Game over: New game plan

Updated: 2014-08-06 16:21

(Shanghai Star)

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Game over: New game plan

Out of this world: A giant demon from the MMORPG Tera guards the Kunlun booth at Hall N5 of China Joy. Gao Erqiang / Shanghai Star

Game over: New game plan
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Game over: New game plan
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Thirty-year-old Hu Jiangao stands in line with about 20 other men. Bathed in green light and assaulted on all sides by loud blaring sounds, his eyes are fixed on the TV screen ahead of him. He’s been waiting in line for more than 40 minutes to test out the newest racing game on the Xbox One, the first dedicated video game machine to be released inside China since the year 2000.

In a sense, he has waited for more than a decade.

Like many of the people waiting with him, Hu is enjoying the excitement of the 12th China Digital Entertainment Expo, commonly known as China Joy, together with about a quarter of a million other gamers.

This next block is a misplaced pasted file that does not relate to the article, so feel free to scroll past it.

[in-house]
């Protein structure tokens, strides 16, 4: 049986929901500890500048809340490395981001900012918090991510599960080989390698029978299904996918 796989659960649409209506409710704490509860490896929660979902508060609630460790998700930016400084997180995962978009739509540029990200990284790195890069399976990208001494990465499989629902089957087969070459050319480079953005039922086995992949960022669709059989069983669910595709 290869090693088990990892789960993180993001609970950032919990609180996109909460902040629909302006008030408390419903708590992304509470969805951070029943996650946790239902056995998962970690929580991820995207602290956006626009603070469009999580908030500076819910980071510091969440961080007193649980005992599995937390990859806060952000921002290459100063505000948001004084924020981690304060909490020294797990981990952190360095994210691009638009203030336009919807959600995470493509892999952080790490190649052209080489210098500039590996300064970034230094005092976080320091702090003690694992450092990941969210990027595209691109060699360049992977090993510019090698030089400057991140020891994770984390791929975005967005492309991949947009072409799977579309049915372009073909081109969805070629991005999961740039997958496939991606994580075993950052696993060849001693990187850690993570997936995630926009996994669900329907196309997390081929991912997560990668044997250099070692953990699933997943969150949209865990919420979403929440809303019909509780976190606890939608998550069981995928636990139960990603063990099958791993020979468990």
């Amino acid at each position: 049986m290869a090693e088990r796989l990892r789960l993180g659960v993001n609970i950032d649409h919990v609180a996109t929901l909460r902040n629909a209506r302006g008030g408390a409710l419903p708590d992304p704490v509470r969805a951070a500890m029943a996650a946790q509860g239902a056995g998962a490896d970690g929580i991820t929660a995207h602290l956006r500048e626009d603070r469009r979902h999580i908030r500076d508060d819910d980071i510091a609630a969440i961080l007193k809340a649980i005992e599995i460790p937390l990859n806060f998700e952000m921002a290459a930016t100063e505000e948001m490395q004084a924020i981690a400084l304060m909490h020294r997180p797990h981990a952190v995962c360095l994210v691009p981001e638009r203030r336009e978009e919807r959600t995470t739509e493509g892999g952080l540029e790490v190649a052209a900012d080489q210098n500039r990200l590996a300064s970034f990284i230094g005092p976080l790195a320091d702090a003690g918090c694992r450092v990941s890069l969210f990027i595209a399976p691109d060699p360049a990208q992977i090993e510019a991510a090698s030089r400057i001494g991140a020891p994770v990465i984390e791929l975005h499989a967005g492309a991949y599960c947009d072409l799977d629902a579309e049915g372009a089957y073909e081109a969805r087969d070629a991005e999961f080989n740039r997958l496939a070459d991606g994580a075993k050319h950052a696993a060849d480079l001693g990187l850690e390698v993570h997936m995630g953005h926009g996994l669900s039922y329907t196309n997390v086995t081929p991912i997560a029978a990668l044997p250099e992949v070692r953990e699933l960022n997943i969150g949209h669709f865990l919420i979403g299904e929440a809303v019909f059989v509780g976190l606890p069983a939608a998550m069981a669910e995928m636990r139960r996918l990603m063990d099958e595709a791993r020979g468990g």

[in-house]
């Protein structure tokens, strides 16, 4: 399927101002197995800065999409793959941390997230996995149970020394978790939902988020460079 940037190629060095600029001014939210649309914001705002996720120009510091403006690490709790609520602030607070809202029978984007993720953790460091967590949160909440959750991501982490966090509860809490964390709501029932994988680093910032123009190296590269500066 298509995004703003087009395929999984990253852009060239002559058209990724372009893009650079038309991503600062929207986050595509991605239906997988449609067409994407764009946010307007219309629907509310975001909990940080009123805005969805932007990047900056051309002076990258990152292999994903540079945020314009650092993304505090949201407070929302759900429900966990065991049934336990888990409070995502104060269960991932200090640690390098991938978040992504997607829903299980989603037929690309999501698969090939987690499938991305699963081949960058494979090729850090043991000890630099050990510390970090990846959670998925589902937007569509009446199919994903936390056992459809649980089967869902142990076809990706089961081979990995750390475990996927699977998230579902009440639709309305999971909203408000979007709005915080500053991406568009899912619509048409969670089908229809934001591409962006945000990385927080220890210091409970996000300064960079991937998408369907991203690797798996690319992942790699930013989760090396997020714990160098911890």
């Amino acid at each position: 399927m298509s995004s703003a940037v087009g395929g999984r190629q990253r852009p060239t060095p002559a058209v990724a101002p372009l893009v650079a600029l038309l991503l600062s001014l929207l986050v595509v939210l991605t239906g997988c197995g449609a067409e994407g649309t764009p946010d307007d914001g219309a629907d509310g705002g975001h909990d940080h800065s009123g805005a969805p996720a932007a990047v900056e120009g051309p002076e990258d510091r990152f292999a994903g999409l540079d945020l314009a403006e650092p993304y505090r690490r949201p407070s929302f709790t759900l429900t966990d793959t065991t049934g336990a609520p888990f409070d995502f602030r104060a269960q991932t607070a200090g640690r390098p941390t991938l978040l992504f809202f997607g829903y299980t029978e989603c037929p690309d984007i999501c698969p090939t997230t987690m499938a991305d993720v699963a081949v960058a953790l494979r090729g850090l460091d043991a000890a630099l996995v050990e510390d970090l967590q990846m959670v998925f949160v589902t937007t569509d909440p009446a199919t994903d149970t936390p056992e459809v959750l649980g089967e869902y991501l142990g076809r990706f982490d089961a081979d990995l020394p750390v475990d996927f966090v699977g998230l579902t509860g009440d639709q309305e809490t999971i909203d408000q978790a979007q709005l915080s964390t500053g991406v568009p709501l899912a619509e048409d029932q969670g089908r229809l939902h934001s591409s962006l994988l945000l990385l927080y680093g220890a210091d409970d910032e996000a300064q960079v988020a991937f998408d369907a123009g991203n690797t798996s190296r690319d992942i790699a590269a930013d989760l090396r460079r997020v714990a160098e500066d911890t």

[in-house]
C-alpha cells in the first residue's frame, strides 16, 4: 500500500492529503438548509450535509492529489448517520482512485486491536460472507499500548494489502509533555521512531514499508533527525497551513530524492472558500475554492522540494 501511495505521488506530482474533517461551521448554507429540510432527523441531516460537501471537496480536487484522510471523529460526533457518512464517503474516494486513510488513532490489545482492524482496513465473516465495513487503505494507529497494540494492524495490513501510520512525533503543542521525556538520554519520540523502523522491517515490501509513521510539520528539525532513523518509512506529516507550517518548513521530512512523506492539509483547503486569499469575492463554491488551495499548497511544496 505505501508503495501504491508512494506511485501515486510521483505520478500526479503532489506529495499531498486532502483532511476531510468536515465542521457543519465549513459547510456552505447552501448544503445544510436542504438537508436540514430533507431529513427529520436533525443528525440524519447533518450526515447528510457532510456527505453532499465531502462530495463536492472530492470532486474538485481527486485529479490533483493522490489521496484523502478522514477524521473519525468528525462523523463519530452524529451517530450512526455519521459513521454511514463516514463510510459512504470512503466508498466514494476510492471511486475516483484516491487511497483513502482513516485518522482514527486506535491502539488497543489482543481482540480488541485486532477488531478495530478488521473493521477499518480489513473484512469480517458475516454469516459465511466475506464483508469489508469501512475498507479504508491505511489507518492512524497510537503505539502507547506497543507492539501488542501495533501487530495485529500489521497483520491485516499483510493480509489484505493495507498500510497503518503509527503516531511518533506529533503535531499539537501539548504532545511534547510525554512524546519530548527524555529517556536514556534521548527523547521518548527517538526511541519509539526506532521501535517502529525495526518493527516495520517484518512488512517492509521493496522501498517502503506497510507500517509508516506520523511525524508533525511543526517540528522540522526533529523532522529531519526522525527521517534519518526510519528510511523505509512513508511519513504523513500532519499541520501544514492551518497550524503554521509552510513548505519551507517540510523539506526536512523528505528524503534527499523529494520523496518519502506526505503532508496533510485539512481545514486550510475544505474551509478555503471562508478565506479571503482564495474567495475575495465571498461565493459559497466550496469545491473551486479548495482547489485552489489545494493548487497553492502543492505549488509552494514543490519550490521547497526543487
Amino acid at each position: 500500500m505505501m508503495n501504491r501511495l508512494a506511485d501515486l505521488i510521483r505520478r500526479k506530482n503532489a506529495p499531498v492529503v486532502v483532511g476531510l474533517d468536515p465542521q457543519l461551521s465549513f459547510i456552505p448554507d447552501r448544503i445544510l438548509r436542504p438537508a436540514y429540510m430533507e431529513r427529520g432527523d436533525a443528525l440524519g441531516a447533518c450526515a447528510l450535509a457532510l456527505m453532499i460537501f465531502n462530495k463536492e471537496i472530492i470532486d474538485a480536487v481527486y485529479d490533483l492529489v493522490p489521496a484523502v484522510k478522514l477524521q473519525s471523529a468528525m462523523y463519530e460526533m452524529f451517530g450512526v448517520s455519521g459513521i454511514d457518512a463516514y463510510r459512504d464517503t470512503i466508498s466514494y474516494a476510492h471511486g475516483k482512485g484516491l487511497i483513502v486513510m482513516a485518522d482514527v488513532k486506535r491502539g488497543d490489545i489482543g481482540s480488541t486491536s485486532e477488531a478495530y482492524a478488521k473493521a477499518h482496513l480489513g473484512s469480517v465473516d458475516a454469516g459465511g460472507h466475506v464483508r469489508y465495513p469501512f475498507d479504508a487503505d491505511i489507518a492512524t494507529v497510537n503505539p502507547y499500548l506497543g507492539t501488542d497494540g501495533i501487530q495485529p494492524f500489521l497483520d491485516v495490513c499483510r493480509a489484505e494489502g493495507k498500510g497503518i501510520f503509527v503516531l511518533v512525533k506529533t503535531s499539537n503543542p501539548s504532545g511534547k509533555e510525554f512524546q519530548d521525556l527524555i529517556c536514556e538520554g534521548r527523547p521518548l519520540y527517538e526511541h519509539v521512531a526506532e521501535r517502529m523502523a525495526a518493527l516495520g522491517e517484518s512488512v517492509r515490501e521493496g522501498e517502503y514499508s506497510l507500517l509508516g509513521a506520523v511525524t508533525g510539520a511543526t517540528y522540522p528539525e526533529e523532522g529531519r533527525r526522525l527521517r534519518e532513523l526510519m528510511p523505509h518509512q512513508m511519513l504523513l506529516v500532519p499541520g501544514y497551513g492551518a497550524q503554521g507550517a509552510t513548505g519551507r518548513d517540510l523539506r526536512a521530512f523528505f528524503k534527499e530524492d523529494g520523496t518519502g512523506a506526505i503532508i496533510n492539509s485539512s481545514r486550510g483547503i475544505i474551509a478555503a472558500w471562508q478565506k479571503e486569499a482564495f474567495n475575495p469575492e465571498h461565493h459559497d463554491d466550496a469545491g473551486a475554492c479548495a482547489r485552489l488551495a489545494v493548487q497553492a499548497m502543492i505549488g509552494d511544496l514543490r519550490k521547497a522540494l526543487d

Every year, China Joy brings gaming excitement to Shanghai, with halls filled with people, scantily clad showgirls, and the occasional news of new games. This year, things were even hotter than usual.

For the first time in nearly 13 years, a console dedicated to playing video games will be sold in China.

In 2000, through a series of government regulations, dedicated games consoles were prohibited for sale within China. This meant that video game consoles such as the Sony PlayStation 2, Nintendo Game Cube and Microsoft Xbox were locked out of China.

That did not mean Chinese gamers were left high and dry. Online games in China took off into a multi-billion dollar industry. According to the China Internet Network Information Center, as of December 2013, there were over 338 million online gamers within China.

That's more than the entire population of the United States.

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